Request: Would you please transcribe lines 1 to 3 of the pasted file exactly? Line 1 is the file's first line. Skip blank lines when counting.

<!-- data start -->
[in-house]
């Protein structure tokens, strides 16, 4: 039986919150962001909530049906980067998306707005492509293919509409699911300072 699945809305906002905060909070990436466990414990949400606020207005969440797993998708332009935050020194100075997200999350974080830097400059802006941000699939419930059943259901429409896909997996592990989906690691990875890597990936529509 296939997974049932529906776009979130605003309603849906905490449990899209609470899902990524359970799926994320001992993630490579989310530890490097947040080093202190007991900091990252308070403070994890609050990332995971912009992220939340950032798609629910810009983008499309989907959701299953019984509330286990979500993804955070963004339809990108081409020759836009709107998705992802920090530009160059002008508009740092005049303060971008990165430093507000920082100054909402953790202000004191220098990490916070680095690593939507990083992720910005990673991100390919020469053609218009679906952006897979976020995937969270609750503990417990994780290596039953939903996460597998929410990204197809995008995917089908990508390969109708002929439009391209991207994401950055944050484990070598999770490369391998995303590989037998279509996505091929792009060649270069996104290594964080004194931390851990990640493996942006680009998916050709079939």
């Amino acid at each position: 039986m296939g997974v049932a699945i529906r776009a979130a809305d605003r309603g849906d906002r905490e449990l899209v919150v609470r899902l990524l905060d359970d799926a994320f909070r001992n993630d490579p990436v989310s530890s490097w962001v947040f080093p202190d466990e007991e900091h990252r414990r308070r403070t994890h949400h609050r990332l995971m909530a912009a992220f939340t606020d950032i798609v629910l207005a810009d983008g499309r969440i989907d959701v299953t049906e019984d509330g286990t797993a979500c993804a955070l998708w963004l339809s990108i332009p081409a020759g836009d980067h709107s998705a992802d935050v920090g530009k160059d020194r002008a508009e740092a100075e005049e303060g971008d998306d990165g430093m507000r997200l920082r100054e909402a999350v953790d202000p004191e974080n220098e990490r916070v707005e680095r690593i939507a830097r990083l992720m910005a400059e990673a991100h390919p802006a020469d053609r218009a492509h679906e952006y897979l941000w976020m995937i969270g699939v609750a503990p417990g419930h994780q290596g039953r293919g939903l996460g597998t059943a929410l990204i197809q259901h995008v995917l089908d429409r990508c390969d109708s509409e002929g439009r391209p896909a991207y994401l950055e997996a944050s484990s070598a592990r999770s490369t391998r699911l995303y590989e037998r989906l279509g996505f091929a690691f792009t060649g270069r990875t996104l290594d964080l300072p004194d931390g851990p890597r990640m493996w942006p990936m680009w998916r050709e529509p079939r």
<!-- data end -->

[in-house]
């Protein structure tokens, strides 16, 4: 039986919150962001909530049906980067998306707005492509293919509409699911300072 699945809305906002905060909070990436466990414990949400606020207005969440797993998708332009935050020194100075997200999350974080830097400059802006941000699939419930059943259901429409896909997996592990989906690691990875890597990936529509 296939997974049932529906776009979130605003309603849906905490449990899209609470899902990524359970799926994320001992993630490579989310530890490097947040080093202190007991900091990252308070403070994890609050990332995971912009992220939340950032798609629910810009983008499309989907959701299953019984509330286990979500993804955070963004339809990108081409020759836009709107998705992802920090530009160059002008508009740092005049303060971008990165430093507000920082100054909402953790202000004191220098990490916070680095690593939507990083992720910005990673991100390919020469053609218009679906952006897979976020995937969270609750503990417990994780290596039953939903996460597998929410990204197809995008995917089908990508390969109708002929439009391209991207994401950055944050484990070598999770490369391998995303590989037998279509996505091929792009060649270069996104290594964080004194931390851990990640493996942006680009998916050709079939």
């Amino acid at each position: 039986m296939g997974v049932a699945i529906r776009a979130a809305d605003r309603g849906d906002r905490e449990l899209v919150v609470r899902l990524l905060d359970d799926a994320f909070r001992n993630d490579p990436v989310s530890s490097w962001v947040f080093p202190d466990e007991e900091h990252r414990r308070r403070t994890h949400h609050r990332l995971m909530a912009a992220f939340t606020d950032i798609v629910l207005a810009d983008g499309r969440i989907d959701v299953t049906e019984d509330g286990t797993a979500c993804a955070l998708w963004l339809s990108i332009p081409a020759g836009d980067h709107s998705a992802d935050v920090g530009k160059d020194r002008a508009e740092a100075e005049e303060g971008d998306d990165g430093m507000r997200l920082r100054e909402a999350v953790d202000p004191e974080n220098e990490r916070v707005e680095r690593i939507a830097r990083l992720m910005a400059e990673a991100h390919p802006a020469d053609r218009a492509h679906e952006y897979l941000w976020m995937i969270g699939v609750a503990p417990g419930h994780q290596g039953r293919g939903l996460g597998t059943a929410l990204i197809q259901h995008v995917l089908d429409r990508c390969d109708s509409e002929g439009r391209p896909a991207y994401l950055e997996a944050s484990s070598a592990r999770s490369t391998r699911l995303y590989e037998r989906l279509g996505f091929a690691f792009t060649g270069r990875t996104l290594d964080l300072p004194d931390g851990p890597r990640m493996w942006p990936m680009w998916r050709e529509p079939r």